Ask the families and friends of the 2,000 plus people who have died of Covid in Ireland.

    Or the thousands saved in ICU.


  • Registered Users Posts: 11,762 ✭✭✭✭ Gael23


    Micky 32 wrote: »
    To qoute Dr Fauci today regarding the vaccines “ Come January, February, March, that light at the end of the tunnel will get brighter and brighter...”

    But not in Ireland


  • Registered Users Posts: 3,212 ✭✭✭ Polar101


    Cork2021 wrote: »
    Should people who’ve had confirmed COVID be at the back of the queue?

    I'd say no, they could still be in a vulnerable group - and it's probably more trouble than it's worth to separate people into even more groups. Not sure if there are enough "already had it" -people to make a big difference in the speed of the vaccinations, anyway.


  • Registered Users Posts: 6,346 ✭✭✭ Micky 32


    Gael23 wrote: »
    But not in Ireland

    Where did i say Ireland? :rolleyes: it was about a general comment regarding vaccines.


  • Registered Users Posts: 906 ✭✭✭ Stormyteacup


    odyssey06 wrote: »
    Or the thousands saved in ICU.

    Do you mean people saved in ICU who were Covid positive, or non-Covid related admittances to ICU? There were approx 650 people who tested positive for Covid admitted to ICU.


  • Registered Users Posts: 15,467 ✭✭✭✭ odyssey06


    Do you mean people saved in ICU who were Covid positive, or non-Covid related admittances to ICU? There were approx 650 people who tested positive for Covid admitted to ICU.

    Both. The battle against covid is to keep our hospitals functioning without being overwhelmed with covid patients... so vaccines have a clear role there.


  • Registered Users Posts: 777 ✭✭✭ daydorunrun


    I’ve been trawling the old thread looking for a link to a nasal spray that supposedly offers some protection against Covid, can anybody help me out? Can’t remember the name of it.

    “You tried your best and you failed miserably. The lesson is, never try.” Homer.



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  • Posts: 0 ✭✭✭ [Deleted User]


    https://www.cp24.com/mobile/news/moderna-ends-frozen-requirements-for-vaccine-easing-logistics-of-shipping-1.5237239

    Moderna have said their vaccine is no longer required to be kept frozen when shipped locally. It can be kept refrigerated between 2-8°C. That will make a huge difference logistically.


  • Registered Users Posts: 161 ✭✭ noserider


    I’ve been trawling the old thread looking for a link to a nasal spray that supposedly offers some protection against Covid, can anybody help me out? Can’t remember the name of it.

    Taffix


  • Registered Users Posts: 14,850 ✭✭✭✭ stephenjmcd


    Hardyn wrote: »
    https://www.cp24.com/mobile/news/moderna-ends-frozen-requirements-for-vaccine-easing-logistics-of-shipping-1.5237239

    Moderna have said their vaccine is no longer required to be kept frozen when shipped locally. It can be kept refrigerated between 2-8°C. That will make a huge difference logistically.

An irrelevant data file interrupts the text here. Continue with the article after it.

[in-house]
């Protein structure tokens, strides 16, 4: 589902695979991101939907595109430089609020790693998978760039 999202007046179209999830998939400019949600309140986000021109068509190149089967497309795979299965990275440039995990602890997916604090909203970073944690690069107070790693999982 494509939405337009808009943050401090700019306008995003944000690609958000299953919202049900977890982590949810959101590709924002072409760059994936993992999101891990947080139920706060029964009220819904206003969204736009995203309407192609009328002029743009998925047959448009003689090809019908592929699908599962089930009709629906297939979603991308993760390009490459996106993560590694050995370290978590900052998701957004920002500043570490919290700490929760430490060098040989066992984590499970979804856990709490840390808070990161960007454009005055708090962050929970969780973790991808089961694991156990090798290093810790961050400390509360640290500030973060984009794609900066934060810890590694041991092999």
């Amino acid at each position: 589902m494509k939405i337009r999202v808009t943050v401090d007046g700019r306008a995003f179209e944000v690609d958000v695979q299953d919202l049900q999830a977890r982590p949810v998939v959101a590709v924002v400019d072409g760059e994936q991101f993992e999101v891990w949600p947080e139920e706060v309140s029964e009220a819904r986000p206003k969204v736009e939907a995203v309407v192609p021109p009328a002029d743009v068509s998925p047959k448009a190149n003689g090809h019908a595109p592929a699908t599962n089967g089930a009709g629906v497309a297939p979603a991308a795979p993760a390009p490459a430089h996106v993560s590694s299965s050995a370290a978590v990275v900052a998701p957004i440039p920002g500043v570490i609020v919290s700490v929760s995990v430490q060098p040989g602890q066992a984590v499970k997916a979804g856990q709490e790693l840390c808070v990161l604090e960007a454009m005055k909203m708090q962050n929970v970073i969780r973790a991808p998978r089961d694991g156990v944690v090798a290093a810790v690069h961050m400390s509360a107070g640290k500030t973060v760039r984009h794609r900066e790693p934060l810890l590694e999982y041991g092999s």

Excellent news, will make rollout very easy


  • Registered Users Posts: 3,212 ✭✭✭ Polar101


    Belgian minister reveals how much the EU is paying for vaccines.. she wasn't supposed to.

    Oxford/AstraZeneca: €1.78
    Johnson & Johnson: $8.50
    Sanofi/GSK: €7.56
    Pfizer/BioNTech: €12
    CureVac: €10
    Moderna: $18

    USA paying $4 for the Oxford/AstraZeneca vaccine, but $15 for Moderna.

    https://www.theguardian.com/world/2020/dec/18/belgian-minister-accidentally-tweets-eus-covid-vaccine-price-list


  • Registered Users Posts: 11,535 ✭✭✭✭ ACitizenErased


    That 1.78 for Oxford's vaccine is unreal. The majority of people will be getting that one by the looks.


  • Registered Users Posts: 1,835 ✭✭✭ Cork2021


    Looks like vaccine no 2 for the UK before year Is out!!

    https://twitter.com/telegraph/status/1340039267171639297?s=21


  • Registered Users Posts: 782 ✭✭✭ Doc07


    Marhay70 wrote: »
    But did it have any beneficial effect?

    Yes but the numbers who had Covid were small. The vaccine will likely be recommended for people who have had previous Covid


  • Registered Users Posts: 14,850 ✭✭✭✭ stephenjmcd


    Cork2021 wrote: »
    Looks like vaccine no 2 for the UK before year Is out!!

    https://twitter.com/telegraph/status/1340039267171639297?s=21

    No surprise they're looking to approve it ahead of Moderna, they hadn't even a deal done with them a few weeks ago, scrambled to get one when the efficency data was released.

    As per Martin today we're looking Moderna and Oxford/AZ in January


  • Registered Users Posts: 2,437 ✭✭✭ Azatadine


    Is this a concern in terms of vaccines (or just scaremongering)?

    https://twitter.com/BNODesk/status/1340055216239030274?s=19


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  • Registered Users Posts: 6,552 ✭✭✭ Goldengirl


    Doc07 wrote: »
    Yes but the numbers who had Covid were small. The vaccine will likely be recommended for people who have had previous Covid

    And no guarantee of sustained immunity regardless of previous infection ( sorry Necro) so all should get it .


This discussion has been closed.